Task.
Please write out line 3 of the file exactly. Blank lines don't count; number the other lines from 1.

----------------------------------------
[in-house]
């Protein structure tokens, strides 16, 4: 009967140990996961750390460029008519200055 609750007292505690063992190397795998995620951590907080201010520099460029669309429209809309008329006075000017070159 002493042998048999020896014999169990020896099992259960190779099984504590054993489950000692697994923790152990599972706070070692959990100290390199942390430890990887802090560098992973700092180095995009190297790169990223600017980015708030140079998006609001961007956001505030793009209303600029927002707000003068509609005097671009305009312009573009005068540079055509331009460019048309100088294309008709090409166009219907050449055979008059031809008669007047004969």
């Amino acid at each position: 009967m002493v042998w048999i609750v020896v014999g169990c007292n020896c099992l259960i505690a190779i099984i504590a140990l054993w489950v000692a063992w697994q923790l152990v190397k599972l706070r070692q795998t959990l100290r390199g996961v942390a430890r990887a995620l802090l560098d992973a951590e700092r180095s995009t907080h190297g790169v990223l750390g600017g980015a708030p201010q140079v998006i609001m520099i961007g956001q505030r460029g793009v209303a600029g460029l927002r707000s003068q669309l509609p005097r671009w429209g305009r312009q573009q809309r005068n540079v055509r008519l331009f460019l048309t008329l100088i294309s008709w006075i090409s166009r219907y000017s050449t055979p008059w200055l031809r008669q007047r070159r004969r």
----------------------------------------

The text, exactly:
């Amino acid at each position: 009967m002493v042998w048999i609750v020896v014999g169990c007292n020896c099992l259960i505690a190779i099984i504590a140990l054993w489950v000692a063992w697994q923790l152990v190397k599972l706070r070692q795998t959990l100290r390199g996961v942390a430890r990887a995620l802090l560098d992973a951590e700092r180095s995009t907080h190297g790169v990223l750390g600017g980015a708030p201010q140079v998006i609001m520099i961007g956001q505030r460029g793009v209303a600029g460029l927002r707000s003068q669309l509609p005097r671009w429209g305009r312009q573009q809309r005068n540079v055509r008519l331009f460019l048309t008329l100088i294309s008709w006075i090409s166009r219907y000017s050449t055979p008059w200055l031809r008669q007047r070159r004969r």